With all due respect to Jean Colonna, ____who doesn’t care much for nostalgia, the pre-Internet early ’90s was a golden age of fashion. Intimate and ardent, the period gave rise to the stripped-down, self-effacing look of Minimalism; and Colonna, an Algerian-born, Paris-based designer who came up alongside Helmut Lang and Martin Margiela, championed a seductive, rough-and-tumble iteration. Slinky jersey tops, low-slung polyester snake-print trousers, leatherette jackets that looked like they had been turned inside out—his clothes assumed a perverse artistry that was echoed in his runway shows. For his spring 1996 collection, which was inspired by the work of the photographer Nan Goldin, he staged what The New York Times called a “splendidly evocative” shabby-hotel set, complete with faded wallpaper, an unkempt bed, and a droning TV, while models in mock turtlenecks and PVC pencil skirts emerged from a doorway veiled by beaded curtains.
Wanting to explore various creative outlets, Colonna went on to work with Goldin, as well as with Jeff Burton, Juergen Teller, Bettina Rheims, and David Sims—all nascent artists at the time—on a series of film and photographic projects that placed his clothes in fittingly provocative environments. And then, in 2002, he closed up shop. “Fashion became ‘More is better.’ And I’ve always believed less is better,” explains Colonna, who, 25 years after launching his line, has quietly re-emerged, his low-key, sex-driven aesthetic still intact. “I have the same respect and vision for women,” he says. “The challenge this time around is offering a more global story.” For the king of inferior fabrics, that has meant upgrading to more-luxurious materials, like a sheer, filmy cashmere that he spent two years perfecting with a factory in Nepal. He had stumbled upon the craftsmen while on a spiritual journey to the region, and it was only after developing the knit that the designer, who for the past four years has been the creative director of the Korean megabrand Kolon Sport, decided to make some clothes under his own name again.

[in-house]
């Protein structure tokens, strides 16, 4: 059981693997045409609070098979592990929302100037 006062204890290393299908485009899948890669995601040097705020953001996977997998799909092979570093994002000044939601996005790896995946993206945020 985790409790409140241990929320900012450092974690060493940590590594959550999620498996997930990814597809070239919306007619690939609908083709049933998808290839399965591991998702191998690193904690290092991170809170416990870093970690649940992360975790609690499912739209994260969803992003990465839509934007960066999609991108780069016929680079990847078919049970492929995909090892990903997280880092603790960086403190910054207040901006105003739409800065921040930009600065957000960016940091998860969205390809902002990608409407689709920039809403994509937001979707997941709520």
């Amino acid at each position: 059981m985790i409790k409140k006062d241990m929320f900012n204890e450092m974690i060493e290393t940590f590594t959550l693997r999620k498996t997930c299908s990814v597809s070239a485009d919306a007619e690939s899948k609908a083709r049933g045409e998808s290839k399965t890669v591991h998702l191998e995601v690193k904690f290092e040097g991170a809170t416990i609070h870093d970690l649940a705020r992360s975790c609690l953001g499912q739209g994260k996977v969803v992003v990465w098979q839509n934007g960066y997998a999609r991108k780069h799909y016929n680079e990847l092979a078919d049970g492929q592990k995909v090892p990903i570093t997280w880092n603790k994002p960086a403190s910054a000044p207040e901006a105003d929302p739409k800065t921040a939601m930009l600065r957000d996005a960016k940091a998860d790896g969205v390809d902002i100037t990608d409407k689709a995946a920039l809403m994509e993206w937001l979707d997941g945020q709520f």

For spring, Colonna has fashioned that cashmere into tank tops and sweaters in shades of nude and Army green and paired them with reissued pieces from his archives, like shiny polyethylene pants and fur sandals. “‘Lazy fashion’ is more or less my approach,” he jokes. It is a testament to the modernity of his vision that the clothes still look incredibly cool and now. “There’s nothing new in 2015,” he reasons. “Just a new way to make it.”
Colonna initially planned to sell the line exclusively on his website and in a pop-up shop in Paris’s Marais district. But fashion does love a comeback, especially by someone as seminal as Colonna. This season, Takashimaya in Tokyo and Mameg in Beverly Hills have picked him up, and the pop-up, which is located, in a curious twist of fate, right across the street from a Helmut Lang store, is now permanent. “I’m happy that people have such good memories of me,” he says. “But what’s past is past. What interests me is tomorrow.”
Photos: Jean Colonna: Raw Talent
Jean Colonna. Courtesy of the designer.
A look from his spring 2015 collection. Photograph by Emanuele Fontanesi; styled by Mari David.
A look from his spring 2003 collection. Photograph by Dominique Maitre/WWD.
A Colonna image by Jeff Burton, 2000.
Model Jaime King at Colonna’s showroom, photographed by Nan Goldin, 1997.
Hair by Marion Anee for Bumble and Bumble at Airport Agency; Makeup by Eny Whitehead at Calliste; Photography Assistant: Fiona Torre.